Matthew Levitt is the Fromer-Wexler Fellow and director of the Reinhard Program on Counterterrorism and Intelligence at The Washington Institute.
Articles & Testimony
Soleimani had multiple deputies with years of experience, and the Iranian security establishment has a tradition of rewarding brazen initiative.
Qassem Suleimani was the Prince of Iranian Terrorism. To the end, he remained very close to the Supreme Leader and ran an effective “Shia Foreign Legion” of Iran’s own creation that employed militants from Iraq, Syria, Libya, Yemen and beyond. Indeed, U.S. authorities say the decision to kill Suleimani was the result of unique intelligence revealing he was travelling the region co-ordinating an imminent set of attacks targeting Americans in Iraq, Syria, Lebanon and elsewhere in the region. If ever there was a case that removing one man could have a truly detrimental effect on an organisation, this would be it.
But despite the loss of such a dominating presence, the Quds Force that he headed remains a large and professional organisation. He had multiple deputies with years of experience. The Quds Force and its proxies, notably Hezbollah, will continue to pose a very capable operational threat—he was not the one personally pressing the detonator. The United States could face a more direct threat from these groups as a result of the successful U.S. airstrike against Mr. Suleimani in Baghdad, even though the most likely short-term response will be in the region and include turning up the heat in Iraq.
The intelligence assessment has been that Iran and its proxies would not carry out attacks within the U.S. unless it was seen to be doing something directly against Iran. The assassination of Qassem Suleimani would certainly fit into that category.
A case in New York City underscores the potential for a terrorist reprisal attack by Iranian proxies. Ali Kourani, a Lebanese immigrant to the United States, was convicted of secretly leading a sleeper cell for the Islamic Jihad Organisation (IJO), the Hezbollah wing responsible for offensive operations outside of Lebanon. Kourani, who in December was jailed for 40 years, said he would most likely be called on to launch an attack if the U.S. took some kind of action against Iran, Hezbollah or its leaders. Following the arrest of Kourani, the director of the U.S. National Counter Terrorism Centre, Nicholas Rasmussen, told reporters in October 2017 that Hezbollah was “determined to give itself a potential homeland option as a critical component of its terrorism playbook.” “This is something that those of us in the counter-terrorism community take very, very seriously," he added.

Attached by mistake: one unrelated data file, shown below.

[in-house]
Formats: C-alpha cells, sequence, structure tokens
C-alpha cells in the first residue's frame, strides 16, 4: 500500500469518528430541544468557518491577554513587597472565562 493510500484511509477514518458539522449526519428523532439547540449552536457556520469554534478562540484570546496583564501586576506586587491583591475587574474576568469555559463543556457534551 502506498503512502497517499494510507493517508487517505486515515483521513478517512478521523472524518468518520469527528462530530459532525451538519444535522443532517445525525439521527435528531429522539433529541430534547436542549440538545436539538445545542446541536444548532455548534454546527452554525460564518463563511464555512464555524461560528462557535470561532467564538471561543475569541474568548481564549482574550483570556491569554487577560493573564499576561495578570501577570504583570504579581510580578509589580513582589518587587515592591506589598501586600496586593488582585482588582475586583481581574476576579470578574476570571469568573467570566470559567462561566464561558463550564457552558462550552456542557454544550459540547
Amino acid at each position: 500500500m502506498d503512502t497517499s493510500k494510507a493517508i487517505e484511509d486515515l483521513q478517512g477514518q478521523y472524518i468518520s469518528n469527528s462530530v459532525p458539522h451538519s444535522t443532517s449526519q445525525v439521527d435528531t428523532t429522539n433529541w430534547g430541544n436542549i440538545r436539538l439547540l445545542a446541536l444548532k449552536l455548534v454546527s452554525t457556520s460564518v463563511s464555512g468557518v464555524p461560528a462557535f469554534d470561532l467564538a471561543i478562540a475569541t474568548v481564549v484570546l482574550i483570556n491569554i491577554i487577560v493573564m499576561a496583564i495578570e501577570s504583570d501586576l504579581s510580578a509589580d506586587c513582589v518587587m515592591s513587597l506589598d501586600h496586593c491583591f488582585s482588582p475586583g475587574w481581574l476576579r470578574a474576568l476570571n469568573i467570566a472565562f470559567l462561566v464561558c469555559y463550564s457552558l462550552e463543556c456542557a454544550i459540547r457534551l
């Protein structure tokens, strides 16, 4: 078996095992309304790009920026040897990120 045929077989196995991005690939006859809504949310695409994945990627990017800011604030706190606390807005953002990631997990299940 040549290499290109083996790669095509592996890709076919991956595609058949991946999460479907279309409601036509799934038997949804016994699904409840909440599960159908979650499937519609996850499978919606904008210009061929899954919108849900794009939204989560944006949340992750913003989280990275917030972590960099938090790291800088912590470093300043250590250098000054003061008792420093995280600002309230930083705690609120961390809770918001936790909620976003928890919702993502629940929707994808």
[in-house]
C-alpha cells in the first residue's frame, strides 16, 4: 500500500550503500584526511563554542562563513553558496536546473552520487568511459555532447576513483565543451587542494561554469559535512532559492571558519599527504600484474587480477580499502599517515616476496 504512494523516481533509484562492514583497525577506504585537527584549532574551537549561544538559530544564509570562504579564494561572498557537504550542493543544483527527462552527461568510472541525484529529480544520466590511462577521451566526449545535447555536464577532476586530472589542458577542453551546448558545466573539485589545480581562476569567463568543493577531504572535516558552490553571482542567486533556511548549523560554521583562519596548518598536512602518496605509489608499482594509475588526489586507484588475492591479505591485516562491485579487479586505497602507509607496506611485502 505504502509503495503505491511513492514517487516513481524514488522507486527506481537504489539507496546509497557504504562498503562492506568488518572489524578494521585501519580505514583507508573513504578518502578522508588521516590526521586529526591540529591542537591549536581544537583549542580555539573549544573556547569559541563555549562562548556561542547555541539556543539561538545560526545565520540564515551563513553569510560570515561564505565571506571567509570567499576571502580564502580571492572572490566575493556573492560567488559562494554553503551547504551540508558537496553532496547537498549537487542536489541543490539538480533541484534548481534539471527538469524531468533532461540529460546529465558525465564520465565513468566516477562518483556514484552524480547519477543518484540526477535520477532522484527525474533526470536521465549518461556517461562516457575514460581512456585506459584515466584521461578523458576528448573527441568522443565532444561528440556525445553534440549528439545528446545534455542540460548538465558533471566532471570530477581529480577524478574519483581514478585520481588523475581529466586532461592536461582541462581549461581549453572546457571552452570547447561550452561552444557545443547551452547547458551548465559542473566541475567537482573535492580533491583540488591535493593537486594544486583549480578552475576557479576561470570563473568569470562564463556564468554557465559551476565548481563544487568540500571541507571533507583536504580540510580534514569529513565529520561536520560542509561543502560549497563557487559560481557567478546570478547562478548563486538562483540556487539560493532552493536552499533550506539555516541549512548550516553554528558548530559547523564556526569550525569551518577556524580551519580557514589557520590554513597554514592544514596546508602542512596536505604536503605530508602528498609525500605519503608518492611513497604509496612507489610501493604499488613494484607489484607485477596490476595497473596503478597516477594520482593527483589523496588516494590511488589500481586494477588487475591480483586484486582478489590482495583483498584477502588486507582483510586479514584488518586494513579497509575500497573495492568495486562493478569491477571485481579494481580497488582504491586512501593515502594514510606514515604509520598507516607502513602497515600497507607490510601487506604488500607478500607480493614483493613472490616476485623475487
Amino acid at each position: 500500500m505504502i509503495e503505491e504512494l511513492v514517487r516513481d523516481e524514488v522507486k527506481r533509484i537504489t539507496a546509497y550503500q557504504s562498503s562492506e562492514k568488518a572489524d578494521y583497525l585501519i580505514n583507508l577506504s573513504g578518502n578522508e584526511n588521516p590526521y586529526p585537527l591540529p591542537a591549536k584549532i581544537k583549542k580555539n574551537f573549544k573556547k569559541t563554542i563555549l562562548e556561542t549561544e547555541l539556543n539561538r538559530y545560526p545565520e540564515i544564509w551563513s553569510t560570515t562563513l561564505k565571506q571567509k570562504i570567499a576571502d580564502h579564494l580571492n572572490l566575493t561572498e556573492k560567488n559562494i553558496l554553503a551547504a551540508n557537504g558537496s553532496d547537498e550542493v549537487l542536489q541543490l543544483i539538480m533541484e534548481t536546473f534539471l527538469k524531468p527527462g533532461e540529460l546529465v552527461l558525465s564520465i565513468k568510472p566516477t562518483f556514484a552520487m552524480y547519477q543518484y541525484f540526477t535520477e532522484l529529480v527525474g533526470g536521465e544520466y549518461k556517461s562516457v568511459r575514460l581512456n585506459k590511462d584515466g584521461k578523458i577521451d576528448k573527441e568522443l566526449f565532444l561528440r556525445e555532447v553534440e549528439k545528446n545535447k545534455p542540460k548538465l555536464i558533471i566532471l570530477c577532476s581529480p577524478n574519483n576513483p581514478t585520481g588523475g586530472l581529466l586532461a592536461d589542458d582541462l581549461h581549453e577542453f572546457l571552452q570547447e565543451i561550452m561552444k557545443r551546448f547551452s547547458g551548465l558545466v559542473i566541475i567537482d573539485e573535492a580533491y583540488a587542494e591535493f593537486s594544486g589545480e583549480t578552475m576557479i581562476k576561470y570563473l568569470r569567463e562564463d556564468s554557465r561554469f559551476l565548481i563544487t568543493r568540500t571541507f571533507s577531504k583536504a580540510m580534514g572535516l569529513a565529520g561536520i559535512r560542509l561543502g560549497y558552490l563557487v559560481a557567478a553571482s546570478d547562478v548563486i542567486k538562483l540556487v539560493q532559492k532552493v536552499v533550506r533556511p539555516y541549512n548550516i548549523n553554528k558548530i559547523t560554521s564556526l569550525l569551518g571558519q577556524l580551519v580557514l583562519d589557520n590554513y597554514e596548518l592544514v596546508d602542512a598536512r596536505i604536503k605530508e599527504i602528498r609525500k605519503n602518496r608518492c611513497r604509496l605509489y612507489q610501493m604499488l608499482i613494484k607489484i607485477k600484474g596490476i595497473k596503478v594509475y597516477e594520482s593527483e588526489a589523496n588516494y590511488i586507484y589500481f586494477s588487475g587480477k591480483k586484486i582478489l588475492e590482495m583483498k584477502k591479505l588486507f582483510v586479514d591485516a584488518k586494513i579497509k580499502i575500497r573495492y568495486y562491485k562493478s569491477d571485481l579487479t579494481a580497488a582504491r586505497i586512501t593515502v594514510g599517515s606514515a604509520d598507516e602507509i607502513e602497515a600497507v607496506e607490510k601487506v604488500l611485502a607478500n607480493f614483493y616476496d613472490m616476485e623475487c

Two other men allegedly connected to the IJO have been arrested in the New York area, but have yet to be tried. Although the pair and Kourani were based in the United States, they were involved in activities all around the world, demonstrating the global reach of the organisation. Two other Iranians pleaded guilty in November last year to spying on dissidents from the National Council of Resistance of Iran (NCRI) in New York and Washington. They also carried out a surveillance operation of Jewish institutions in Chicago.
One of the reasons why the threat of an Iranian-backed attack does not necessarily diminish with the death of the Quds Force head is that the Iranian security establishment has a tradition of rewarding even brazen initiative. This was one of the potential explanations for an attempted plot in 2011 to assassinate the then Saudi ambassador to the United Nations, Adel Al Jubeir, which was only thwarted by good fortune.
Tehran has for decades been dispatching operatives to Europe to carry out assassinations of opponents to the regime and other acts of terrorism. An Iranian diplomat based in Vienna is awaiting trial in Belgium over an apparent attempt to bomb an NCRI rally in Paris. The gathering was attended by Donald Trump’s lawyer Rudolph Giuliani and the former House Speaker Newt Gingrich. It was just another example demonstrating how active Iranian intelligence operatives have been on the continent.
But there is also a message about what the deterrent effect will be for those charged with carrying out attacks outside of Iran. Many there thought that Mr. Suleimani was untouchable. It was previously reported that the U.S. and its allies had him in their sights on several occasions and decided not to take action. His death now is testament to U.S. intelligence and military prowess and sends the message that nobody is safe from potential attack. When you’re looking over your shoulder all the time—and you know you’re not untouchable—it affects your ability to operate.
Matthew Levitt is the Fromer-Wexler Fellow and director of the Reinhard Program on Counterterrorism and Intelligence at The Washington Institute. This article was originally published on the National website.